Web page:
As the job market gets tighter candidates are looking for more ways to stand out – and some are going so far as to fake their references.
From the amateur efforts of parents and friends, to professional resume faking companies – some candidates will go to any length to get the job.
The problem has worsened since the recession, says BackCheck president and CEO Dave Dinesen, whose company does more than 600,000 background checks a year for Canadian companies.
One of the most common techniques for faking references is to have a friend or family member stand in as a former supervisor – although this can occasionally backfire when the fake referee’s conscience kicks in.
In one case Dinesen remembers an interviewer flagged a reference as suspicious while talking to them. Not long after the interview ended the “referee” called back to confess – she was the candidate’s grandmother.
More complex, and often more difficult to catch, are sites like careerexcuse.com, which will provide detailed fake references for a fee starting from around $200. The reference includes a website, phone number and details about the person’s fictitious last role.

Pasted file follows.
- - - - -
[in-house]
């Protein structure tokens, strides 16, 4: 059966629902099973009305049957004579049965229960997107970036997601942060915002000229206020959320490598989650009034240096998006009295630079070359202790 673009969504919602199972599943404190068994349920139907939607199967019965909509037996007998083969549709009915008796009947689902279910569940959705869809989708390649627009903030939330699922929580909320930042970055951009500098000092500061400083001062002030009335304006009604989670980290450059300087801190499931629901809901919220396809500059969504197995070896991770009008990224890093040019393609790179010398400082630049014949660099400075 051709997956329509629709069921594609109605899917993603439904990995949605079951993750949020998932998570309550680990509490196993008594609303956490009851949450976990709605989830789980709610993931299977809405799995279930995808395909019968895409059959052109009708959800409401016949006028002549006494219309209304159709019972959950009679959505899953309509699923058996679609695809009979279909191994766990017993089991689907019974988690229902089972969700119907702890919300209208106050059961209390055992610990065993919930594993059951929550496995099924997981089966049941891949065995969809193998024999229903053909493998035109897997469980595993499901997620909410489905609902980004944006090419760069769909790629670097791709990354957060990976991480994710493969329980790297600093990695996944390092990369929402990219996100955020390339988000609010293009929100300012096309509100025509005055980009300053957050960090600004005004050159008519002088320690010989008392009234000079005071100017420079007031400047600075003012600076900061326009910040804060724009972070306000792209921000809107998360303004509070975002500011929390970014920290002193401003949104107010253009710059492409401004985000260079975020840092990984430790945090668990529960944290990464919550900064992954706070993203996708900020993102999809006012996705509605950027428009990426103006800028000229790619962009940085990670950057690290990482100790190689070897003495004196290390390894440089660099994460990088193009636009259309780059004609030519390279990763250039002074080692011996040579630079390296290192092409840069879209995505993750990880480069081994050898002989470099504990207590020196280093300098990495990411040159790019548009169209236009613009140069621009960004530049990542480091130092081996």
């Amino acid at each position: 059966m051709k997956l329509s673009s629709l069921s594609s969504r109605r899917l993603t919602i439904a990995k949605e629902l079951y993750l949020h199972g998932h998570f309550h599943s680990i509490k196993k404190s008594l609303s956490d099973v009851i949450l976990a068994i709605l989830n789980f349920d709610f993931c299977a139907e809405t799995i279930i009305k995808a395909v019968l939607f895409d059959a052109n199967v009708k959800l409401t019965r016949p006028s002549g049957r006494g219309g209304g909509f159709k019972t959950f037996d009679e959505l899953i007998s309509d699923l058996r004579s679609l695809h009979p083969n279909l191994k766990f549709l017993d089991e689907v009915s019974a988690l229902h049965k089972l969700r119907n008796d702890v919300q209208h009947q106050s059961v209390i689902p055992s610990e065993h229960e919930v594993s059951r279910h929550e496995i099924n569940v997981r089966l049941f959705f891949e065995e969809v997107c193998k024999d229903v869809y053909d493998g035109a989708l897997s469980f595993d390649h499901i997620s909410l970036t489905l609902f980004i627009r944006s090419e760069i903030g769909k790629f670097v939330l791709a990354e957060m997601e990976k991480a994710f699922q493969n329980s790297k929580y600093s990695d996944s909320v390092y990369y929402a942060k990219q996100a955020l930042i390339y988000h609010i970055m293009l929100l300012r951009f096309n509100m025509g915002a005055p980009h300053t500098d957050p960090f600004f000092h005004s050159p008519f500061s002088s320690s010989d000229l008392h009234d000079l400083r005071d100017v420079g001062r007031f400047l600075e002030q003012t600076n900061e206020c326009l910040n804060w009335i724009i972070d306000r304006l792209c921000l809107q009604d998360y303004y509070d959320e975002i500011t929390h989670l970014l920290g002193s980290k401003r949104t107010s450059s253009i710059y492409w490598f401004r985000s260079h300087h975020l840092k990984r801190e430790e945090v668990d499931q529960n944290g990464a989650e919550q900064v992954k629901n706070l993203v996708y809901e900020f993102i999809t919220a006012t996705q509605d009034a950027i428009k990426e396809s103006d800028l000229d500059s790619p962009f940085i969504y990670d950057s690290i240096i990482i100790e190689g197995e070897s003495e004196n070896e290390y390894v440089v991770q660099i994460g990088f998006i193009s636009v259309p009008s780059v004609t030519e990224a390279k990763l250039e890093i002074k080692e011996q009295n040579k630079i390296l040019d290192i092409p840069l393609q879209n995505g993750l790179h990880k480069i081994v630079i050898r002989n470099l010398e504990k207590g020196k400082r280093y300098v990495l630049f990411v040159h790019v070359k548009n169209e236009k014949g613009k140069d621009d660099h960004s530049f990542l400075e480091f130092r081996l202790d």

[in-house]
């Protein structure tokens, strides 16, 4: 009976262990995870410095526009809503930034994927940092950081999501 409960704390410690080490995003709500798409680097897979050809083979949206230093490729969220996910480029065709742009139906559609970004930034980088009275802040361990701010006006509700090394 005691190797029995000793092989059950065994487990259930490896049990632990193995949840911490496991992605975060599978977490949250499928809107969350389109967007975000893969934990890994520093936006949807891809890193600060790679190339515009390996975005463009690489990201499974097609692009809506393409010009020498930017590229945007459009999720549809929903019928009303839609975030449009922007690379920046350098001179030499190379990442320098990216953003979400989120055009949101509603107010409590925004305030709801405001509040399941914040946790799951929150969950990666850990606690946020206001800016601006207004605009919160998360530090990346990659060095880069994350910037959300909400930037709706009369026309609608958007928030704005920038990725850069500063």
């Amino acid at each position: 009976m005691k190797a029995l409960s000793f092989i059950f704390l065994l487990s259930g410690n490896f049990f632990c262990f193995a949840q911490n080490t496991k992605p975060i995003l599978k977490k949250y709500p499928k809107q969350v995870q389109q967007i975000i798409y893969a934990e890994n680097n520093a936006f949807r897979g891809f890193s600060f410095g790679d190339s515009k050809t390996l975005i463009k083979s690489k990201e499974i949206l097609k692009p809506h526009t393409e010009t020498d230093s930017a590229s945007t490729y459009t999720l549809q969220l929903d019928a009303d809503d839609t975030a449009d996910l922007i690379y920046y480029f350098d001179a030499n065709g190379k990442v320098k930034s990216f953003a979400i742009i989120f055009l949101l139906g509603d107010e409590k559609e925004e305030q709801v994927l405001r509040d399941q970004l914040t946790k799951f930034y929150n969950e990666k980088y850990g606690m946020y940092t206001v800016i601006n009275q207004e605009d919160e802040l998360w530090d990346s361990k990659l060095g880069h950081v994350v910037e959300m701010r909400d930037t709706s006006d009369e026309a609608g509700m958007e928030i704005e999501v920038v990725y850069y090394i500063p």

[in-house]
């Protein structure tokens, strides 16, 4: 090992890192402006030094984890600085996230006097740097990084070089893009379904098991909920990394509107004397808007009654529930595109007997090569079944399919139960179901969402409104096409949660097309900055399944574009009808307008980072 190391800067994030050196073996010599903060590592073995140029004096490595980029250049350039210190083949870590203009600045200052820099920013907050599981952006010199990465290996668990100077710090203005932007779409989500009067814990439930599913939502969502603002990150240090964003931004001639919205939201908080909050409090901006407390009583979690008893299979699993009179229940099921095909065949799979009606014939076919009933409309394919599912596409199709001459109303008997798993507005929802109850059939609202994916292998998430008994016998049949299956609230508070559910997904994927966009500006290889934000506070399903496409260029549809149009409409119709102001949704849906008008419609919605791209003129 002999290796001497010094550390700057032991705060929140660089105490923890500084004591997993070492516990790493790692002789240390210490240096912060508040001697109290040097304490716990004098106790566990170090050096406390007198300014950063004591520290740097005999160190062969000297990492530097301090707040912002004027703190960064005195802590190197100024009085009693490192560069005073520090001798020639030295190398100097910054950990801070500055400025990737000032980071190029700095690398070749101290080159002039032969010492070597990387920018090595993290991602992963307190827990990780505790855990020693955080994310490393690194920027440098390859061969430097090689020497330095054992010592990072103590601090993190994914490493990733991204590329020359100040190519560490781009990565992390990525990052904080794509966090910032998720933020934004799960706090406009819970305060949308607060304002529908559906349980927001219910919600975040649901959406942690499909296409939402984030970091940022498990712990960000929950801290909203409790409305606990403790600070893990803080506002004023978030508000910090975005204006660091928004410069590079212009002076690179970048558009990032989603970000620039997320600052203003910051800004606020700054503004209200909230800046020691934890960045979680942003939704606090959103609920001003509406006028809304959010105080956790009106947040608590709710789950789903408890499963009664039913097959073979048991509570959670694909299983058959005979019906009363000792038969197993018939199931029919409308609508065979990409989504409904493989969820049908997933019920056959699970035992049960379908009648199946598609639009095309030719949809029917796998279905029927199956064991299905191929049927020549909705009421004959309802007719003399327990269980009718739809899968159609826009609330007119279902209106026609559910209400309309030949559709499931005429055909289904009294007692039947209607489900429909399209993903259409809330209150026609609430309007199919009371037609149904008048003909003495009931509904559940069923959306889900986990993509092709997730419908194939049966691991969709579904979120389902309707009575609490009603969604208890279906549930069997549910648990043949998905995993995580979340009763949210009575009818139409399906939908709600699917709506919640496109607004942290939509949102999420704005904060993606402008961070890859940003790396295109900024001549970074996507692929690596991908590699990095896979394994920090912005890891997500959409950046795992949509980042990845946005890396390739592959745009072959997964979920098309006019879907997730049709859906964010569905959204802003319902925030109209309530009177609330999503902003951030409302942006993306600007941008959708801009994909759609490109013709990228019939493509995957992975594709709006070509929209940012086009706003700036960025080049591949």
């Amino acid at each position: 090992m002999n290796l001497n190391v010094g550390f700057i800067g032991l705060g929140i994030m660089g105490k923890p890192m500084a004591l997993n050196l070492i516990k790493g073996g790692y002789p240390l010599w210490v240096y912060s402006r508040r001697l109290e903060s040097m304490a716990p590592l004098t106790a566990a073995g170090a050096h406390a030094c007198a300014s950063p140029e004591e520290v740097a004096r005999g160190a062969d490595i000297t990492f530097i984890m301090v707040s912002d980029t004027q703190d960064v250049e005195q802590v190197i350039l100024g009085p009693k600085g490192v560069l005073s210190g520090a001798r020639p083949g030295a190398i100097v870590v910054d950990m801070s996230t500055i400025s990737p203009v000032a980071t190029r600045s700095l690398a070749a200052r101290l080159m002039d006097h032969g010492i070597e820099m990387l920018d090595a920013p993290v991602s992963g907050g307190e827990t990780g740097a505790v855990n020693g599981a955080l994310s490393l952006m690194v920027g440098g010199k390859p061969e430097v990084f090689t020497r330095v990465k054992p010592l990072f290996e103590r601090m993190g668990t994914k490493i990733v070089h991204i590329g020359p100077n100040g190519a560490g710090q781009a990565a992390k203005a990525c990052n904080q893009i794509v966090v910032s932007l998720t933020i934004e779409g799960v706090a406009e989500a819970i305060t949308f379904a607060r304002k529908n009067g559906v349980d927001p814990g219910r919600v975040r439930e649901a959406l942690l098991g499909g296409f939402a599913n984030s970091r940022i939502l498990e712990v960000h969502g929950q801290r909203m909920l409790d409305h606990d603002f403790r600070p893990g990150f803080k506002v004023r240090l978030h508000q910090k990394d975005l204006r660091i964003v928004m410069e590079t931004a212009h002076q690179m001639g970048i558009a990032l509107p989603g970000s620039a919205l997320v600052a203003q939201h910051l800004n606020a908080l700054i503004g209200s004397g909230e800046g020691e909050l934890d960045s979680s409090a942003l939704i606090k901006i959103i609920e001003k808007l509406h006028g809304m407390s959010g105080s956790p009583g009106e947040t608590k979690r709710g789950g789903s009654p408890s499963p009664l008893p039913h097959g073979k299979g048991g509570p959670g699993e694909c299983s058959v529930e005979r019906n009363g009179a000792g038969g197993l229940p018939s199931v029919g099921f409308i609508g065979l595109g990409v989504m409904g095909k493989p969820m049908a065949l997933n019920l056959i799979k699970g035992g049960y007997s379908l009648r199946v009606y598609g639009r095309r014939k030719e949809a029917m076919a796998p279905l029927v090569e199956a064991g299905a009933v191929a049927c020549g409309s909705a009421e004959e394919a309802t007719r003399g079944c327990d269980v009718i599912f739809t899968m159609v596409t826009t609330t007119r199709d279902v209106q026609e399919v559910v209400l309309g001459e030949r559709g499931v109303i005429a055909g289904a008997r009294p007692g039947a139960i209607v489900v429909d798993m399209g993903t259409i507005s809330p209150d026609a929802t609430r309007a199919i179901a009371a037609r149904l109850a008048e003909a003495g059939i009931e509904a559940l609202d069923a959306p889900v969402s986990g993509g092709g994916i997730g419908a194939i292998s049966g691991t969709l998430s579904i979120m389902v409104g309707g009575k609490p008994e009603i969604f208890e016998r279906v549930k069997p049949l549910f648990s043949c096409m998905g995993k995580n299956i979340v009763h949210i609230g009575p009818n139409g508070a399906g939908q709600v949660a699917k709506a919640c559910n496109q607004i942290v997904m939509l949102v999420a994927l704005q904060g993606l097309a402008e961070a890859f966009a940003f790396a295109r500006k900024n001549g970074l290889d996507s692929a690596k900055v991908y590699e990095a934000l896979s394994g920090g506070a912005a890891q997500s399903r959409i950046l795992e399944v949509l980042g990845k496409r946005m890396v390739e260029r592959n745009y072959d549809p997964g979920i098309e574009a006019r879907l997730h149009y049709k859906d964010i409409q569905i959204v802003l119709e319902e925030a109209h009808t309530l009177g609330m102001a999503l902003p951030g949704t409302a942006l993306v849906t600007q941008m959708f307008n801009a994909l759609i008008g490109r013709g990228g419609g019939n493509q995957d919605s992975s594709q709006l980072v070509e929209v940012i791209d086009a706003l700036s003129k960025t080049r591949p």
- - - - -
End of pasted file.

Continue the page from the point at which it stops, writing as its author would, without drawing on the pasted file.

It’s a sign of the times, Dinesen says, and demonstrates just how tough the job market has become. Employers needed to be wary of any reference that seemed too good to be true or raised flags around consistency, and to do their own research. “If you just rely on the information supplied by the applicant, there’s a large risk that you just won’t know who you’re talking to.”
Avoid being caught out:
Google and cross-check references. Don’t rely on the contact details provided by the candidate.
Push for details about the candidate’s role, how long they worked there, personal experiences with the candidate. A fake reference can be caught out in a complex lie.
Combine 1 and 2: ask the reference for an address or company website. If their answer doesn’t match search results or the candidate’s information, it’s a warning sign.